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Bootable LFS CD using lilo

Uditha Atukorala's picture

TITLE: Bootable LFS CD using lilo
LFS VERSION: LFS 4.0 onwards
AUTHOR: Chris Lingard chris@stockwith.co.uk
CREDITS Thanks to Gerard Beekmans, Martin L. Pursche and many others`
LINKS:

My boot disk www.stockwith.co.uk
The package www.stockwith.uklinux.net Please do not use this until after
I have upgraded it. Problems with ISP, since I took hosting away from them.

SYNOPSIS:

This hint involves using two LFS systems to build a third system on a CD.
It does not use any external packages, the boot method being LFS

Index

1. Introduction
2. How it boots
3. What it boots
3. The base system
4. The image system
5. Making the package
6. Building the image
7. Some uses for the boot CD

HINT:

1. Introduction

This is my method of making a bootable CD
I started this project when I realised that I had no proper recovery system,
and it just grew from there.

I tried various other systems; the best being cd_template by Martin L. Pursche.
Extending this package, to boot a full Linux system, became my goal.

Here are the standard warnings. You must be confident enough to build systems,
with various hacks and modifications. You must be careful enough to avoid
wrecking your systems; many of the scripts will mess up your base system if
run wrongly.

2. How it boots

First a few words on how to make a bootable CD, (using lilo). When you burn a
CD using mkisofs, you have the -b option to specify the boot image.
This boot image must be something that the hardware understands, therefore
you need to emulate a floppy. Since we are only pretending that is a floppy,
we may choose any type, so we choose the largest -- a 2.88Mb floppy.

We make a file using a loop device that is exactly 2.88Mb, copy files to
it, then run lilo on it.

Please note that it is the BIOS that reads this 2.88Mb image. Once this is
read, then BIOS/lilo gives control to the kernel. The kernel boots,
decompresses the initrd file, and mounts this as the root file system.

We need to run lilo on the 2.88Mb file. Here is a lilo.conf:

cat > $TOPDIR/lilo.conf << EOF
disk=/dev/loop1
bios=0x00 # bios ID from drive A, we need that here because lilo
# need to know which boot device to use
sectors=36 # 2.88MB disk geometry
heads=2
cylinders=80
timeout=30
lba32

boot=/dev/loop1
message=/mnt/loop1/boot.msg
install=/mnt/loop1/boot.b
map=/mnt/loop1/map
prompt

image=/mnt/loop1/vmlinuz
label=linux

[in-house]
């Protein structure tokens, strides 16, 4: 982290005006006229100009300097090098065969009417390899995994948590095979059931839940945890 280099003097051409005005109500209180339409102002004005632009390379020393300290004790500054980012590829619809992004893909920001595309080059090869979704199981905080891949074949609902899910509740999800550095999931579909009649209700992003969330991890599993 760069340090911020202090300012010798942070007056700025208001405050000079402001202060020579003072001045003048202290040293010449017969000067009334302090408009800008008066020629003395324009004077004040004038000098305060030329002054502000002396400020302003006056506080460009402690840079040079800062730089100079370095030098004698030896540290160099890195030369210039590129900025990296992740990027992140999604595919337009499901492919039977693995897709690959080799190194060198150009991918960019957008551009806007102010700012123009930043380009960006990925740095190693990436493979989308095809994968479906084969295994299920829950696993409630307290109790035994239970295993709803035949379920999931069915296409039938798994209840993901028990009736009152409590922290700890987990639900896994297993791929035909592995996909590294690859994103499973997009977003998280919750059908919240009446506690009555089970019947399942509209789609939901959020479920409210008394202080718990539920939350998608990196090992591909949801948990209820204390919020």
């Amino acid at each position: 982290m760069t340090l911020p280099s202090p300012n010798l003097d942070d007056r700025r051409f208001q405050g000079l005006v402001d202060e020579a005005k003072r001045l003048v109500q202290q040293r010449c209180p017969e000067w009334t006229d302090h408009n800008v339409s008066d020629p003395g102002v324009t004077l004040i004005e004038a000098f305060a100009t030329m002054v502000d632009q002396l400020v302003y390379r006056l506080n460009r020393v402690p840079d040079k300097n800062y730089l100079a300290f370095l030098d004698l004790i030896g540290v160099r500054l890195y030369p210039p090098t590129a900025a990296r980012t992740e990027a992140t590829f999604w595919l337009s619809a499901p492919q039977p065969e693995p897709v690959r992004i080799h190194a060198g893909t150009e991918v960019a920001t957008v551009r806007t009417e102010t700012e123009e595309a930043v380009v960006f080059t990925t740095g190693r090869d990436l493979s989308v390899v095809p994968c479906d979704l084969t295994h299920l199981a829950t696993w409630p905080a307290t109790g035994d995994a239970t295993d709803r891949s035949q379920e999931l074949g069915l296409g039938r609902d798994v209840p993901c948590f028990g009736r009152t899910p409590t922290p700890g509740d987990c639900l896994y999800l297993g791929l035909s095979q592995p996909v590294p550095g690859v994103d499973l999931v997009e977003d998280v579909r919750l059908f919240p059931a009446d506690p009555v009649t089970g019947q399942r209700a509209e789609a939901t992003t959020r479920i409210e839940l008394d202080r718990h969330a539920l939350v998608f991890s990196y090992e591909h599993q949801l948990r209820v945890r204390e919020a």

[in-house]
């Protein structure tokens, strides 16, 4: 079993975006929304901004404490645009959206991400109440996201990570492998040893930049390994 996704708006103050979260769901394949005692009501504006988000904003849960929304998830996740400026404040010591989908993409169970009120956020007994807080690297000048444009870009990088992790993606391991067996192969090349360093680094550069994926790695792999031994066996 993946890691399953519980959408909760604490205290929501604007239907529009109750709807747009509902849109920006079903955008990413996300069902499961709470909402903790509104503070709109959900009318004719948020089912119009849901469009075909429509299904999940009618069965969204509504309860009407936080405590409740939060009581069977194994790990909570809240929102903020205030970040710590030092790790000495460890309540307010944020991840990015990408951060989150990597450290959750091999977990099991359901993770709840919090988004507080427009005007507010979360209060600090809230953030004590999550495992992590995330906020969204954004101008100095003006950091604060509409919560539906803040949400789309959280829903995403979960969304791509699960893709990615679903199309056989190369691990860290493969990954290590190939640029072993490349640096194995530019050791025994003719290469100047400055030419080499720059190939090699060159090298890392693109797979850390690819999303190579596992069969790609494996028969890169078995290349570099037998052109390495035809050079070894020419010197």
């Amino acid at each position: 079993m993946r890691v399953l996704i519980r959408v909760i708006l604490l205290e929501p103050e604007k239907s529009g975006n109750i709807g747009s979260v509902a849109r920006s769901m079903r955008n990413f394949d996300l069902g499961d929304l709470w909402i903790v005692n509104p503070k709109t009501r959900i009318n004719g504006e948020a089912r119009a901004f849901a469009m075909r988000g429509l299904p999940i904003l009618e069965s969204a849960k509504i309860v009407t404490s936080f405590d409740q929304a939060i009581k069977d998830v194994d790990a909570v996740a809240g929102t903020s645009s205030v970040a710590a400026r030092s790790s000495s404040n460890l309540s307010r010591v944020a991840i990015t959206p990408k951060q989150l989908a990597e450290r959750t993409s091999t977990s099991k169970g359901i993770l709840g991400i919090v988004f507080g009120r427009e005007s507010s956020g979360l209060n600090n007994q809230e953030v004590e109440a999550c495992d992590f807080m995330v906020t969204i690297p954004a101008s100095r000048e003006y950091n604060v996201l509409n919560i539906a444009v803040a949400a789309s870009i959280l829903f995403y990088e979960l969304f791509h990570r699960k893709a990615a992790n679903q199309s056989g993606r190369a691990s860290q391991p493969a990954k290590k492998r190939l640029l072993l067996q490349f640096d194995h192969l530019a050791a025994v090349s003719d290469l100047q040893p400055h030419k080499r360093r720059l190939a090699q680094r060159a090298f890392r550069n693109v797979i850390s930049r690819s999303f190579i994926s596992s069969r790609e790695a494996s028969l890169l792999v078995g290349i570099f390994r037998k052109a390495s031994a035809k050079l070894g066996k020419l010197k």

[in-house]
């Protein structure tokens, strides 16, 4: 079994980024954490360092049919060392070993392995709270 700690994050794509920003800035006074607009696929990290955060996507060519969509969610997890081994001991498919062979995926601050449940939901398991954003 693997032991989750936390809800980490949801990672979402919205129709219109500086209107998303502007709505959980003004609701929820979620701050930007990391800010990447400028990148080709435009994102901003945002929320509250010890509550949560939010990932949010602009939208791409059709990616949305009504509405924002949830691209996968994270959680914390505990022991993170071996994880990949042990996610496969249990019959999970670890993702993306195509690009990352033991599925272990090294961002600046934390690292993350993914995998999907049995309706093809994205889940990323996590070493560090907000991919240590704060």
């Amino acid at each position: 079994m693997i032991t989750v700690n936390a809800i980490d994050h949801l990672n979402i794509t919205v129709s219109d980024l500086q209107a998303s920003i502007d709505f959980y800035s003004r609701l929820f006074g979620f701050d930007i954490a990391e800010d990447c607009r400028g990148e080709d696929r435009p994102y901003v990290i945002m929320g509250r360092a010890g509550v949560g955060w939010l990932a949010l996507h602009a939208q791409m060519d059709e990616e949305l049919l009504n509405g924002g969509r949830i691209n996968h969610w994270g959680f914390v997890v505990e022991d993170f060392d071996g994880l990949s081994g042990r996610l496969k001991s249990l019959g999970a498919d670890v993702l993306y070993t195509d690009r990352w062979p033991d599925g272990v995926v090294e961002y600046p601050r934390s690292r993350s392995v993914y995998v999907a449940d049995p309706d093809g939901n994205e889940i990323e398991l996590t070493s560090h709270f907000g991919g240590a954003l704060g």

initrd=/mnt/loop1/initrd.gz
append = "root=/dev/ram0 init=/linuxrc rw"
ramdisk=$ISIZE

EOF
# run lilo
/sbin/lilo -C $TOPDIR/lilo.conf

At the start of the above, you can see us telling lies to the hardware,
that this is a 2.88Mb floppy.

We have put a kernel and boot message into this file system.

The initrd.gz is a compressed file system.

linuxrc is an executable script in the root of this file system.

This must all fit inside 2.88Mb.

The initrd file system may be 6.5Mb, before compression,
and still be small enough.

linuxrc may be a symbolic link to bash

3. What it boots

The files in the base of this file are:
boot-menu.b boot.b boot.msg initrd.gz map vmlinuz

boot.b is a symbolic link to boot-menu.b, and these together with map
are copied from /boot on your base system

boot.msg is a text file that gives the start of boot greeting

vmlinux is the kernel, and initrd.gz is a compressed file system that
will become the root partition.

The file system may contain anything you like, but this is all you will
have after booting the CD

You can make this system inside a directory; it will look something like:

/dev # Use devfsd
/bin -> sbin
/lib # Needed if you are using dynamic programs
/lib/modules # See next paragraph`
/linuxrc # The script
/sbin # You selection of programs

The directory modules should be copied from your target system. These
will be the modules available during the boot. Once the boot is complete
then /lib/modules will be available from your target system via the CD.

Once you have made this; you calculate its size, make a file system on
loop device, copy the files, then compress it into initrd.gz.

During the linuxrc script you would mount the cdrom, giving you access to
whatever you put on the CD.

See the mount_cdrom script below that auto-detects the cdrom, and modify it
to do what you want.

4. The base system

The base system's kernel will need loop devices enabled. I use mkisofs and
cdrecord from package cdrtools. You will also need directories for
the loop back devices to use; /mnt/loop1 and /mnt/loop2 are what I use.

5. The image system

This system must be running devfsd, as this is used for hardware detection
You should implement the pciutils package to get the lspci program.

You must decide if you just want a CD that will work on your machine, (and
any identical); or you want a CD that will work on any PC.

If you want a generic CD, then you must build a generic system to act as the
image; follow the cross compile hint to build a generic 486 LFS system.

The system used for the image can be any working combination you choose.
Things that use many shared libraries, such as KDE, should be avoided,
because they will be too slow for any effective work on a CD.
I use a standard LFS plus a few extras such as gpm, X and lynx.

If you really want a large KDE type system, then get the cloop daemon
from Knoppix. This allows you to make and mount compressed partitions.

The kernel of the booting system must have been built with:
CONFIG_BLK_DEV_RAM_SIZE=32768

6. Making the package

You will need two LFS systems to generate a bootable CD. One is the base
system that will be used for building. The other is the system that provides
the image.

Here is how it works.

Let us first consider what we want. We need a writable root partition,
so we will make one out of RAM. We will want /proc and /cdrom mounted on
the root.

We also want /root and /etc writeable, so these are unpacked from
tar files during the boot process. (How the image system is prepared is
described later).